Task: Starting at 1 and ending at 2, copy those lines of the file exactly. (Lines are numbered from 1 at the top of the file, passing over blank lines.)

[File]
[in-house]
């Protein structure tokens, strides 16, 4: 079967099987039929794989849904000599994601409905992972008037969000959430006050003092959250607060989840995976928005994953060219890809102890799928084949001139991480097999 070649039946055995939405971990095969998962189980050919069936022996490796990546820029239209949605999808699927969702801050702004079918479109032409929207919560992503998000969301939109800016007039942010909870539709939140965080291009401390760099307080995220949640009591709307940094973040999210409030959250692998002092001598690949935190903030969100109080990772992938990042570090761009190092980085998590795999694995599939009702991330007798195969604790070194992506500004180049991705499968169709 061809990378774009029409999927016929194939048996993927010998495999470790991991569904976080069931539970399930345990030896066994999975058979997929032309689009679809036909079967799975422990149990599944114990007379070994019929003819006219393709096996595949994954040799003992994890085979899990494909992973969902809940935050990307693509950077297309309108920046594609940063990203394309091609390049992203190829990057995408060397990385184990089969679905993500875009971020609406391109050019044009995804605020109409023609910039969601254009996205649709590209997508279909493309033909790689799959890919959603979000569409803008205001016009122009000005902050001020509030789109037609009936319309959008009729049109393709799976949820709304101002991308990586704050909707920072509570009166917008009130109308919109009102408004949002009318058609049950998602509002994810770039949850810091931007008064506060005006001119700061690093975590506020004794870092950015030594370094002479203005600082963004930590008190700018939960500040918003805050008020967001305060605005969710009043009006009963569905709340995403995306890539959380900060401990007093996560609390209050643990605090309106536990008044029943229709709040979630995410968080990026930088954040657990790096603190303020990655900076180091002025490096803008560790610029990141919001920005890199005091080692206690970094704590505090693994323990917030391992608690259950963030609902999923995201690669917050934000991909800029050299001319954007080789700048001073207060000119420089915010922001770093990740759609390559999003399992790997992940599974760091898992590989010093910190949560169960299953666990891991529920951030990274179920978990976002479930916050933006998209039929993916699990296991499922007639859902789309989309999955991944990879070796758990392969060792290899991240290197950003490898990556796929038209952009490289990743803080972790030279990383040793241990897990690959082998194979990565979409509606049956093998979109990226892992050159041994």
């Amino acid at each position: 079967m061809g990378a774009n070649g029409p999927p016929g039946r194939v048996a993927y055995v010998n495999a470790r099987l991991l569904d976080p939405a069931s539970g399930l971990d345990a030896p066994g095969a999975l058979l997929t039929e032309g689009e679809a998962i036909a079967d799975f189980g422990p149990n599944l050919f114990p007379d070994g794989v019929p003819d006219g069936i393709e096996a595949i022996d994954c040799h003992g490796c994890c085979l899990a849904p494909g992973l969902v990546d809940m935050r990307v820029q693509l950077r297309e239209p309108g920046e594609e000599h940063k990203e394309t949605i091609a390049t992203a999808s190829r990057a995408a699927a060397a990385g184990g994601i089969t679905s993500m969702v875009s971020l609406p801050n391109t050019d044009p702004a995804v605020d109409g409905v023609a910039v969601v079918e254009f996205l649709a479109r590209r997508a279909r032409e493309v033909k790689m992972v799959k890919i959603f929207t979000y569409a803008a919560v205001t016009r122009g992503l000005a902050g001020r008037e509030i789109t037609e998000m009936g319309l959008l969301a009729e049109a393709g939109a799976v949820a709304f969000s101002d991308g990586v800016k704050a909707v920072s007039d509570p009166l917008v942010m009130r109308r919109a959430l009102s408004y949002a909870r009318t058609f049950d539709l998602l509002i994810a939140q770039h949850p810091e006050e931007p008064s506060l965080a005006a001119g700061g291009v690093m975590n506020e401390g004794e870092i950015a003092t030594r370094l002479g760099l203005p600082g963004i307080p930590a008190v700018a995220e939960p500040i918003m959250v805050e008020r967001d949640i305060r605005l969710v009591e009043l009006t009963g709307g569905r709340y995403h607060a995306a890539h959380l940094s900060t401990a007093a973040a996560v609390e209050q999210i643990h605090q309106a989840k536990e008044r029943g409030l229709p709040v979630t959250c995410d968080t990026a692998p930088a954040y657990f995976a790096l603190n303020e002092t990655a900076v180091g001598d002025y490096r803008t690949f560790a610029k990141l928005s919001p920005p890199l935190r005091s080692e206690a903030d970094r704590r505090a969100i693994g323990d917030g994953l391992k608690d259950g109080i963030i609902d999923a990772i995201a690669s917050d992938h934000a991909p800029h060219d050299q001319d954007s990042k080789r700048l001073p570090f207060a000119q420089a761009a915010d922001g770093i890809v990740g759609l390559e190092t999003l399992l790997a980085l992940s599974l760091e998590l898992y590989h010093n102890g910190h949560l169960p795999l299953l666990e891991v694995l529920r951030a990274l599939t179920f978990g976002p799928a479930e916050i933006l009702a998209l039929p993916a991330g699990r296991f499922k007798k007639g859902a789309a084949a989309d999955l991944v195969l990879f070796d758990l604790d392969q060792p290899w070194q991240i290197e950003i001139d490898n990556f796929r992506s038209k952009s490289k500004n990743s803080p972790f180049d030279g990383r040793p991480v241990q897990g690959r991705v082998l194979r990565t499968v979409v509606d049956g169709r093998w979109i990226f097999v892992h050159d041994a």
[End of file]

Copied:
[in-house]
């Protein structure tokens, strides 16, 4: 079967099987039929794989849904000599994601409905992972008037969000959430006050003092959250607060989840995976928005994953060219890809102890799928084949001139991480097999 070649039946055995939405971990095969998962189980050919069936022996490796990546820029239209949605999808699927969702801050702004079918479109032409929207919560992503998000969301939109800016007039942010909870539709939140965080291009401390760099307080995220949640009591709307940094973040999210409030959250692998002092001598690949935190903030969100109080990772992938990042570090761009190092980085998590795999694995599939009702991330007798195969604790070194992506500004180049991705499968169709 061809990378774009029409999927016929194939048996993927010998495999470790991991569904976080069931539970399930345990030896066994999975058979997929032309689009679809036909079967799975422990149990599944114990007379070994019929003819006219393709096996595949994954040799003992994890085979899990494909992973969902809940935050990307693509950077297309309108920046594609940063990203394309091609390049992203190829990057995408060397990385184990089969679905993500875009971020609406391109050019044009995804605020109409023609910039969601254009996205649709590209997508279909493309033909790689799959890919959603979000569409803008205001016009122009000005902050001020509030789109037609009936319309959008009729049109393709799976949820709304101002991308990586704050909707920072509570009166917008009130109308919109009102408004949002009318058609049950998602509002994810770039949850810091931007008064506060005006001119700061690093975590506020004794870092950015030594370094002479203005600082963004930590008190700018939960500040918003805050008020967001305060605005969710009043009006009963569905709340995403995306890539959380900060401990007093996560609390209050643990605090309106536990008044029943229709709040979630995410968080990026930088954040657990790096603190303020990655900076180091002025490096803008560790610029990141919001920005890199005091080692206690970094704590505090693994323990917030391992608690259950963030609902999923995201690669917050934000991909800029050299001319954007080789700048001073207060000119420089915010922001770093990740759609390559999003399992790997992940599974760091898992590989010093910190949560169960299953666990891991529920951030990274179920978990976002479930916050933006998209039929993916699990296991499922007639859902789309989309999955991944990879070796758990392969060792290899991240290197950003490898990556796929038209952009490289990743803080972790030279990383040793241990897990690959082998194979990565979409509606049956093998979109990226892992050159041994």